June 19, 2020

How Rhode Island Brokers are Changing Up the Real Estate Business in the Wake of Covid-19

The Rhode Island real estate market is reinventing itself. According to Shannon Buss, president of the Rhode Island Association of Realtors, it’s been “business with modifications” as opposed to “business as usual.” The long-term economic impact of the coronavirus is anybody’s guess, but a few things are abundantly clear.

Buyers are shopping and closing while sellers are listing and selling. Interest rates have reached an all-time low. According to Christopher L. Whitten, president of Rhode Island’s State-Wide Multiple Listing Service, computer database tracking reveals that the 2020 real estate market has been very stable so far with little fluctuation.

The inventory of 3,046 condos and single-family homes presently on the market is holding steady. The 692 homes and condos that have sold so far this year are nearly equal to the 698 properties that had sold at this time last year.

New listings are down by 17 percent. That makes sense when you consider the great degree of uncertainty that has been tossed into the market by the virus. Some sellers are holding off on listing properties while maintaining a “wait and see” mindset.

One powerful virus-related effect is the spike in Rhode Island digital real estate transactions. Buyers and sellers alike are viewing and showing properties online. Electronic transactions can include everything from initial consultations and help with negotiations to social media marketing campaigns and digital signings.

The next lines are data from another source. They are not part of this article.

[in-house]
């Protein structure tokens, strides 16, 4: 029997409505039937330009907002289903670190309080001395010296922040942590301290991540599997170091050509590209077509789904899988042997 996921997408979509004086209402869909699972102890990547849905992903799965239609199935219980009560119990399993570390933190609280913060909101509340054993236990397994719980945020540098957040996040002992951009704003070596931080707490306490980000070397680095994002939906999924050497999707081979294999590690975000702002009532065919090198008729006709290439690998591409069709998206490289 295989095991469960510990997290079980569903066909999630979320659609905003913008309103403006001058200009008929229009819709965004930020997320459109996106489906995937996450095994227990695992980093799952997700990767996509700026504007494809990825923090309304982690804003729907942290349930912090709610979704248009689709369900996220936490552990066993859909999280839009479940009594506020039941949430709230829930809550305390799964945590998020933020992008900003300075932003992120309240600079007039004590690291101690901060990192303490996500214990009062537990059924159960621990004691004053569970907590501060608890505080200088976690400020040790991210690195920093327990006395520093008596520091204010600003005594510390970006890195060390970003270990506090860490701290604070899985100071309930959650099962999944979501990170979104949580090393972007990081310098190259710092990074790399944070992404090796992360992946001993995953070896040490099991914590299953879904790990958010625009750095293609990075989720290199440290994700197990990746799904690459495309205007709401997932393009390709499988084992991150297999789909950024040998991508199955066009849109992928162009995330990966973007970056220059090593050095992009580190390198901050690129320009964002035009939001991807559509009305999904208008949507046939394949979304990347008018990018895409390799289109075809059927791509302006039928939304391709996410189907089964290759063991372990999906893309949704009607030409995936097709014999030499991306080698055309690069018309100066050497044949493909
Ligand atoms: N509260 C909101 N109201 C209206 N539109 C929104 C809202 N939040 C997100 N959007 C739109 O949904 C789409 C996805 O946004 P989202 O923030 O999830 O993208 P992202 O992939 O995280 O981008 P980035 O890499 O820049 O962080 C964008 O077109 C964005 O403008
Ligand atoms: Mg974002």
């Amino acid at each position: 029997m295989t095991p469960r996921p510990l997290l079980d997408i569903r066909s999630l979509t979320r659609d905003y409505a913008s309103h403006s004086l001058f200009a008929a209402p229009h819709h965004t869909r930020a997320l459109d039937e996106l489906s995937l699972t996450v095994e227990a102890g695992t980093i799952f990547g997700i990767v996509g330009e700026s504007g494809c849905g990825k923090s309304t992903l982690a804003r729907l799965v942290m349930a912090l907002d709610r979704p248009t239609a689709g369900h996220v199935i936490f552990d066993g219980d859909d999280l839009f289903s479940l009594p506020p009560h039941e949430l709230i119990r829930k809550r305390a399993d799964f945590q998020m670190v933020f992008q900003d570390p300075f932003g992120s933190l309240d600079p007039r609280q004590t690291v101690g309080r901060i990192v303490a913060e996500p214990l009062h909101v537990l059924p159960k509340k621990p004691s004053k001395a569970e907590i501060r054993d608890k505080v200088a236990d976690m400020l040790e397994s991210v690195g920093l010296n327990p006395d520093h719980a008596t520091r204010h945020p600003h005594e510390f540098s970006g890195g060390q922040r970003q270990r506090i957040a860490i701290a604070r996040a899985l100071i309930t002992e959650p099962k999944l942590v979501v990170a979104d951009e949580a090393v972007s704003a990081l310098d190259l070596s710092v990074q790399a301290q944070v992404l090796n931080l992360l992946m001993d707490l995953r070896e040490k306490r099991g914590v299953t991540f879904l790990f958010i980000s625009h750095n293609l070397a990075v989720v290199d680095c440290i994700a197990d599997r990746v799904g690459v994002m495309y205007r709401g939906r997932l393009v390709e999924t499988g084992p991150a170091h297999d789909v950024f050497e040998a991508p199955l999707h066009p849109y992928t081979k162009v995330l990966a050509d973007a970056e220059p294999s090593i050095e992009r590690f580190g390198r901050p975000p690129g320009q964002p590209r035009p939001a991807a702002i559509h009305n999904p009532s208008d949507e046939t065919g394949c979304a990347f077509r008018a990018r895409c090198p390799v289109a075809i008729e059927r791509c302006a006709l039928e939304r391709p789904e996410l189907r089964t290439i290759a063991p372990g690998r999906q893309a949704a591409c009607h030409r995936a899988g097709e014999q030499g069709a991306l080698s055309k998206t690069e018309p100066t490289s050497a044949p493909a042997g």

Online transactions are convenient, fast and easy. Still, some are mourning the loss of human interaction. “So much of what we do is person-to-person,” says Buss. “We’ve been reluctant to let go of that person-to-person contact, but we have no choice.”

The virus is making itself felt in other ways. Some sellers are required to leave lights on and interior doors open so that potential buyers won’t have to touch door knobs or light switches.

In support of social distancing and to reduce interaction among buyers, showings are scheduled every hour instead of every 30 minutes. Buyers are asked to limit the number of people in their groups to as few as possible.

Although these modifications may be unwelcome, they keep the ball rolling. The real estate industry can’t just close down because, as Buss says, “Housing is a necessity.”

For more information on real estate transaction protocols during COVID 19, contact us for more information!!